>Countdown: 54 minutes until I see Leigh!
My internet is a bit spotty on the bus, and my feet keep falling asleep from crossing one leg up to hold my computer, but let’s see if I can’t get some frustrations out in order to pass the time as I ride.
I actively participate in two autism/Asperger’s message boards; one is a board for parents of children with ASDs, and the other is a highly-popular board geared toward teens and adults, mainly those with Asperger’s. The former, I find, is a great resource where I am accepted and can exercise my brain as I try to help parents to understand their children. I love it there.
The latter attracts… a different kind of poster. At this board, I find the group mentality to be immensely frustration at best. I’m starting to wonder why I even go there, because my voice is lost among the nearly 40,000 members and certainly not valued as it is at the parents’ board. My ideas about ASDs veer from the group mentality, and when you combine people who lack social skills with confrontation of ideas with which they do not agree, you get a whole lot of nasty, sometimes.
What, you might ask, are the commonly-held (I refer to them as “Aspie”) beliefs which drive me crazy?
1. The world is divided into “us” vs. “them.” Either you’re “one of us” (read: autistic) or you’re an evil NT (neurotypical, aka, non-autistic). “We” are rational, logical, intelligent creatures. “They” are wildly emotional, confusing, mean-spirited beings who do nothing but wish us ill will.
2. “Us” is further divided into “Aspies,” “HFAs,” and “LFAs.” Basically, the idea of functioning labels. I hate to break it to you folks, but functioning labels, for most of us just don’t work. First of all, there is no medical definition of high-functioning and low-functioning. Some say it’s based on the absence or presence of mental retardation, some say it’s based on ability to communicate verbally, others base it on amount of independence. But then what about people like myself, and so many others, who fall into different cagetories on different days, or who have skills that are all over the place? Yes, I can work and drive to some extent, but I need fairly extensive support just to get through a day and will likely continue to do so for years to come. Let’s try to describe people in terms of their individual strengths and weaknesses rather than slapping a catch-all label on them that is likely very misleading.
3. Autism is not a disorder, it’s just a difference. I believe that many people on this website are subclinically autistic, but having pushed for a diagnosis, have been labeled with Asperger’s. They work, they marry, they have children, and then they speak for the entire spectrum when they say, “We’re not disordered, we’re just different!” The fact of the matter is that we are significantly deviant from the statistical norm (by definition of carrying a DSM-IV label). The world is not going to adapt to us, therefore, if we’re going to function, we must learn to adapt to it. Which brings me to my next point…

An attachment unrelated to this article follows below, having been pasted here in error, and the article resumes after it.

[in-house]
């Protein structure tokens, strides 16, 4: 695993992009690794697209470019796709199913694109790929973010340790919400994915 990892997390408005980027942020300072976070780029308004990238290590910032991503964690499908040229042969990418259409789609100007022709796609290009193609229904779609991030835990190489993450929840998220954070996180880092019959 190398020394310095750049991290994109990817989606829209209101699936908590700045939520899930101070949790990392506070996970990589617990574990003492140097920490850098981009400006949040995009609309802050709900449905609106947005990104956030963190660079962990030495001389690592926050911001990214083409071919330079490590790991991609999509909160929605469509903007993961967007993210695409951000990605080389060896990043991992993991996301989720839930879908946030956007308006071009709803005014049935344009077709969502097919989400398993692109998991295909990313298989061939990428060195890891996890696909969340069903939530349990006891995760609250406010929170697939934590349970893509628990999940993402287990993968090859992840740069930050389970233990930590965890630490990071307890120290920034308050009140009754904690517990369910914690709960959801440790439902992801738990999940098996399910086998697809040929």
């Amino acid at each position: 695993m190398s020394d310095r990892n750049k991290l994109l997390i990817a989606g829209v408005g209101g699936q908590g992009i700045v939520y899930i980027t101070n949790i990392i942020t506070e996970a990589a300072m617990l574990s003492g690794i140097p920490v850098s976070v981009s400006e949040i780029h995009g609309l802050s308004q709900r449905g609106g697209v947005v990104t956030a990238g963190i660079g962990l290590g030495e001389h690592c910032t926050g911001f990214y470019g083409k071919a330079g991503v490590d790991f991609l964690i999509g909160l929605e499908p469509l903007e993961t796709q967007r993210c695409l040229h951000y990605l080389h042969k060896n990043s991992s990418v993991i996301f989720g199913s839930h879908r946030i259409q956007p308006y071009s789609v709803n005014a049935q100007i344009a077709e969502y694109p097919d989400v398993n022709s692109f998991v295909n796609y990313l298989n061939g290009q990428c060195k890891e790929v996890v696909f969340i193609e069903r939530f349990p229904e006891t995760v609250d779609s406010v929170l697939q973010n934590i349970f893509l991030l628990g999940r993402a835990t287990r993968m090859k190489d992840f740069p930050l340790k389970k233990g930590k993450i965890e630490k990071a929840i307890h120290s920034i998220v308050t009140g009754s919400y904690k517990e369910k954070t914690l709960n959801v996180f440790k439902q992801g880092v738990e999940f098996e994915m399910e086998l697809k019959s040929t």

4. “NTs” are the only reason we can’t function in society. Someone on this message board actually said something to the effect of, “Autistic melt downs are always caused by NT misbehavior.” Excuse me? I melt down for many reasons, and yes, occasionally it’s due to the actions or words of another human being (autistic or not does not matter), but far be it from me to blame my melt downs on others! Also, it matters not whether I live in a society of autistic people, nonautistic people, or no people at all; I would still need considerable help day-to-day.
5. “Curebies” want to eradicate our existence and should be banned. This one is complicated. See, the fear is that if it becomes possible to detect autism prenatally, that mothers will abort their autistic children-to-be. Also, there is the fear that if a cure is discovered that it will be forced upon us. My belief is that while it may someday become possible to prevent autism, I don’t think we’ll be finding either detection or cures anytime soon at all. We haven’t found either for type I diabetes, which is far, far less complicated than something like autism. I don’t think anyone is doubting the positives that autistics bring to the world, but what about the ways in which is holds us back? What about those of us that wanted to be, could have been doctors, but due to our social, communication, and sensory difficulties find it almost impossibly stressful just to work 20 hours a week in our favorite place in the world (the animal shelter!). For the record, while I wish a cure would have been available to me as a child, I don’t think that I could accept one now. I’ve become too comfortable and enmeshed in who I am as a person on the spectrum that I wouldn’t know what to do with myself. However, I would never seek to withhold that opportunity from someone who did want it.
There is more, but now that I am sufficiently carsick, I’ll leave you with that to digest.
Countdown: 33 minutes!